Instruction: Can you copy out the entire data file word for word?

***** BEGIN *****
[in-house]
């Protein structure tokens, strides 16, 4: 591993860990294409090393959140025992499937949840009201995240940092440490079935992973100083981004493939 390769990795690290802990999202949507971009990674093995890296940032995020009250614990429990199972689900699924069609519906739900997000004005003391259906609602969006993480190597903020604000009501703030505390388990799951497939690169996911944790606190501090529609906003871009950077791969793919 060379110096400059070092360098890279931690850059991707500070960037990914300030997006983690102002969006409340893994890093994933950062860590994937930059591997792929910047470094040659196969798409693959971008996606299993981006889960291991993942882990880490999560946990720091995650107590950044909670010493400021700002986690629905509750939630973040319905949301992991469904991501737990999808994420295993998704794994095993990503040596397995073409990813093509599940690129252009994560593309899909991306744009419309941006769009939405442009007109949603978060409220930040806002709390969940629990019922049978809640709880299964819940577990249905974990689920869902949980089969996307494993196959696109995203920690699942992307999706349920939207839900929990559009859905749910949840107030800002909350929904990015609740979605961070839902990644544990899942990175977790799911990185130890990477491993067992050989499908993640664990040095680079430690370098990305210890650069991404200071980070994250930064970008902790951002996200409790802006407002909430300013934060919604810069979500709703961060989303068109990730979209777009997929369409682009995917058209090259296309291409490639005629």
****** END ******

[in-house]
């Protein structure tokens, strides 16, 4: 591993860990294409090393959140025992499937949840009201995240940092440490079935992973100083981004493939 390769990795690290802990999202949507971009990674093995890296940032995020009250614990429990199972689900699924069609519906739900997000004005003391259906609602969006993480190597903020604000009501703030505390388990799951497939690169996911944790606190501090529609906003871009950077791969793919 060379110096400059070092360098890279931690850059991707500070960037990914300030997006983690102002969006409340893994890093994933950062860590994937930059591997792929910047470094040659196969798409693959971008996606299993981006889960291991993942882990880490999560946990720091995650107590950044909670010493400021700002986690629905509750939630973040319905949301992991469904991501737990999808994420295993998704794994095993990503040596397995073409990813093509599940690129252009994560593309899909991306744009419309941006769009939405442009007109949603978060409220930040806002709390969940629990019922049978809640709880299964819940577990249905974990689920869902949980089969996307494993196959696109995203920690699942992307999706349920939207839900929990559009859905749910949840107030800002909350929904990015609740979605961070839902990644544990899942990175977790799911990185130890990477491993067992050989499908993640664990040095680079430690370098990305210890650069991404200071980070994250930064970008902790951002996200409790802006407002909430300013934060919604810069979500709703961060989303068109990730979209777009997929369409682009995917058209090259296309291409490639005629």